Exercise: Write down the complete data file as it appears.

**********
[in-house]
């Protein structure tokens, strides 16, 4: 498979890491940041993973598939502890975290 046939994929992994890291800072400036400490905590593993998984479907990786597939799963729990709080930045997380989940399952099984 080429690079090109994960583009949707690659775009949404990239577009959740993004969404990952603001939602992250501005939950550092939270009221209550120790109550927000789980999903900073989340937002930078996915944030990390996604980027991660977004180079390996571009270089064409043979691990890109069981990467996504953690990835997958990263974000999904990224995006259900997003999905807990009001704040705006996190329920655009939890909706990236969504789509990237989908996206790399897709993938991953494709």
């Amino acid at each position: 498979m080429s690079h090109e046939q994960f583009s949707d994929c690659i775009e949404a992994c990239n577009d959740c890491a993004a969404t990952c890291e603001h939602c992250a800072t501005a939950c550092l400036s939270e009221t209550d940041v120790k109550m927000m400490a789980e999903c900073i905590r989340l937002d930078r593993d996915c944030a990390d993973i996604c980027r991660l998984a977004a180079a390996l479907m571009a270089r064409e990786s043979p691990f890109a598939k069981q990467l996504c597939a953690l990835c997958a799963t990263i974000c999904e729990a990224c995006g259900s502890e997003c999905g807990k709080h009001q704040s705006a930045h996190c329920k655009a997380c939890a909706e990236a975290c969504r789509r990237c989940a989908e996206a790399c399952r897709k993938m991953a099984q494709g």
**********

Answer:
[in-house]
């Protein structure tokens, strides 16, 4: 498979890491940041993973598939502890975290 046939994929992994890291800072400036400490905590593993998984479907990786597939799963729990709080930045997380989940399952099984 080429690079090109994960583009949707690659775009949404990239577009959740993004969404990952603001939602992250501005939950550092939270009221209550120790109550927000789980999903900073989340937002930078996915944030990390996604980027991660977004180079390996571009270089064409043979691990890109069981990467996504953690990835997958990263974000999904990224995006259900997003999905807990009001704040705006996190329920655009939890909706990236969504789509990237989908996206790399897709993938991953494709």
């Amino acid at each position: 498979m080429s690079h090109e046939q994960f583009s949707d994929c690659i775009e949404a992994c990239n577009d959740c890491a993004a969404t990952c890291e603001h939602c992250a800072t501005a939950c550092l400036s939270e009221t209550d940041v120790k109550m927000m400490a789980e999903c900073i905590r989340l937002d930078r593993d996915c944030a990390d993973i996604c980027r991660l998984a977004a180079a390996l479907m571009a270089r064409e990786s043979p691990f890109a598939k069981q990467l996504c597939a953690l990835c997958a799963t990263i974000c999904e729990a990224c995006g259900s502890e997003c999905g807990k709080h009001q704040s705006a930045h996190c329920k655009a997380c939890a909706e990236a975290c969504r789509r990237c989940a989908e996206a790399c399952r897709k993938m991953a099984q494709g």